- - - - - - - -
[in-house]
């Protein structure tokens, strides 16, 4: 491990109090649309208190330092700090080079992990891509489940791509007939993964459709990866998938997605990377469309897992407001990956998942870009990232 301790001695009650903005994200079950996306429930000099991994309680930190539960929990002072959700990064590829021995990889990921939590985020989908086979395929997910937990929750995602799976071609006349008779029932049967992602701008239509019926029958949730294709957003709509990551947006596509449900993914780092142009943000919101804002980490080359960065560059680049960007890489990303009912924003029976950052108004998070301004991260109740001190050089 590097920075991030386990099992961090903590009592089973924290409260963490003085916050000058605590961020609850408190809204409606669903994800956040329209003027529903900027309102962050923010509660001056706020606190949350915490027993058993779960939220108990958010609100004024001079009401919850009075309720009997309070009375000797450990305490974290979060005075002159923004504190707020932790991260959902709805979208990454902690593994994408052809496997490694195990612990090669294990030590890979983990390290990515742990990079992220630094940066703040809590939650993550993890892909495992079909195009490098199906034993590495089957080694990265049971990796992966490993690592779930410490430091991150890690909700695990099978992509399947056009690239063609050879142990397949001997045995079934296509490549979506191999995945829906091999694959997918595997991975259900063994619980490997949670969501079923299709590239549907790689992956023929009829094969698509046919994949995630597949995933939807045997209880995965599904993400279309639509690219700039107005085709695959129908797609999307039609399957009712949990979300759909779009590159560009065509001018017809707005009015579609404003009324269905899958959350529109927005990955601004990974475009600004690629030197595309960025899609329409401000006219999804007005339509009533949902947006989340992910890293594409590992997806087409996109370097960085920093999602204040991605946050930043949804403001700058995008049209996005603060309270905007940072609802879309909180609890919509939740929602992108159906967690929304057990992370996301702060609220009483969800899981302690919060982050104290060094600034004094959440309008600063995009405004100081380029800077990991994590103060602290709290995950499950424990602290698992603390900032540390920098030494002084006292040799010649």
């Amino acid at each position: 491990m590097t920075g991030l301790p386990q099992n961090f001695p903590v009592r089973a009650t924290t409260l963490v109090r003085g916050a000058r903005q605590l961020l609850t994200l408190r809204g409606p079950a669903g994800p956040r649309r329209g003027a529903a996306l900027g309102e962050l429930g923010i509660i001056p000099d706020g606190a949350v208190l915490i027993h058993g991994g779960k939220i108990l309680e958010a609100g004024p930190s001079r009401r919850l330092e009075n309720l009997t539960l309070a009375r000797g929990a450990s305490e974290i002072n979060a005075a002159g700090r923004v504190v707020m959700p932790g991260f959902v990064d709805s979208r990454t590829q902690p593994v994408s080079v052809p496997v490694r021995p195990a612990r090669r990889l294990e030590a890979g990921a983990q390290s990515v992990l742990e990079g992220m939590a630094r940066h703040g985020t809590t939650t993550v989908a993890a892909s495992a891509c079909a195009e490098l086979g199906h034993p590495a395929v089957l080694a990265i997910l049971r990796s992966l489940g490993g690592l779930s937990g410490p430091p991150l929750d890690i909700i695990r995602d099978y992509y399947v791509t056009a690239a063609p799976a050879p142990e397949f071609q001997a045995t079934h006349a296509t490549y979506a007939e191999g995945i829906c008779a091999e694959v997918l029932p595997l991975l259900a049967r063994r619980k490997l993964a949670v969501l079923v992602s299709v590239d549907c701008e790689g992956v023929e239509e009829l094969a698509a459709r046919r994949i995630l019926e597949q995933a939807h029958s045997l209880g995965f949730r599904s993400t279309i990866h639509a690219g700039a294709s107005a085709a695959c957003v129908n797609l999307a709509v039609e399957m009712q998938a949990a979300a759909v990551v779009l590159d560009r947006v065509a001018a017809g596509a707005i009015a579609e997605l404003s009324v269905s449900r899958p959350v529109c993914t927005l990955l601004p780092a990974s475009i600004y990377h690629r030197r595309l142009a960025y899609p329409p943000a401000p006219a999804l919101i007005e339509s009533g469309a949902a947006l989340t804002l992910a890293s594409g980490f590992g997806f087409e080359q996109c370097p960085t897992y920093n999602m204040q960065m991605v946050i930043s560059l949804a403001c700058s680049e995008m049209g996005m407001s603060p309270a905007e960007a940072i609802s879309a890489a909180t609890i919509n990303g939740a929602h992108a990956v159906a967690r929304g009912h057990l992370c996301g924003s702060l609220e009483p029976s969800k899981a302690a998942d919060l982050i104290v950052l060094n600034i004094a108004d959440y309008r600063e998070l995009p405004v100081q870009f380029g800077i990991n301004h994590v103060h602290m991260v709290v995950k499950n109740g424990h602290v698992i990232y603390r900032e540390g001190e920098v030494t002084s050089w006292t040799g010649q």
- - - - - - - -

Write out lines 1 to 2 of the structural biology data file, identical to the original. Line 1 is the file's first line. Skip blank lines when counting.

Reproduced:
[in-house]
């Protein structure tokens, strides 16, 4: 491990109090649309208190330092700090080079992990891509489940791509007939993964459709990866998938997605990377469309897992407001990956998942870009990232 301790001695009650903005994200079950996306429930000099991994309680930190539960929990002072959700990064590829021995990889990921939590985020989908086979395929997910937990929750995602799976071609006349008779029932049967992602701008239509019926029958949730294709957003709509990551947006596509449900993914780092142009943000919101804002980490080359960065560059680049960007890489990303009912924003029976950052108004998070301004991260109740001190050089 590097920075991030386990099992961090903590009592089973924290409260963490003085916050000058605590961020609850408190809204409606669903994800956040329209003027529903900027309102962050923010509660001056706020606190949350915490027993058993779960939220108990958010609100004024001079009401919850009075309720009997309070009375000797450990305490974290979060005075002159923004504190707020932790991260959902709805979208990454902690593994994408052809496997490694195990612990090669294990030590890979983990390290990515742990990079992220630094940066703040809590939650993550993890892909495992079909195009490098199906034993590495089957080694990265049971990796992966490993690592779930410490430091991150890690909700695990099978992509399947056009690239063609050879142990397949001997045995079934296509490549979506191999995945829906091999694959997918595997991975259900063994619980490997949670969501079923299709590239549907790689992956023929009829094969698509046919994949995630597949995933939807045997209880995965599904993400279309639509690219700039107005085709695959129908797609999307039609399957009712949990979300759909779009590159560009065509001018017809707005009015579609404003009324269905899958959350529109927005990955601004990974475009600004690629030197595309960025899609329409401000006219999804007005339509009533949902947006989340992910890293594409590992997806087409996109370097960085920093999602204040991605946050930043949804403001700058995008049209996005603060309270905007940072609802879309909180609890919509939740929602992108159906967690929304057990992370996301702060609220009483969800899981302690919060982050104290060094600034004094959440309008600063995009405004100081380029800077990991994590103060602290709290995950499950424990602290698992603390900032540390920098030494002084006292040799010649």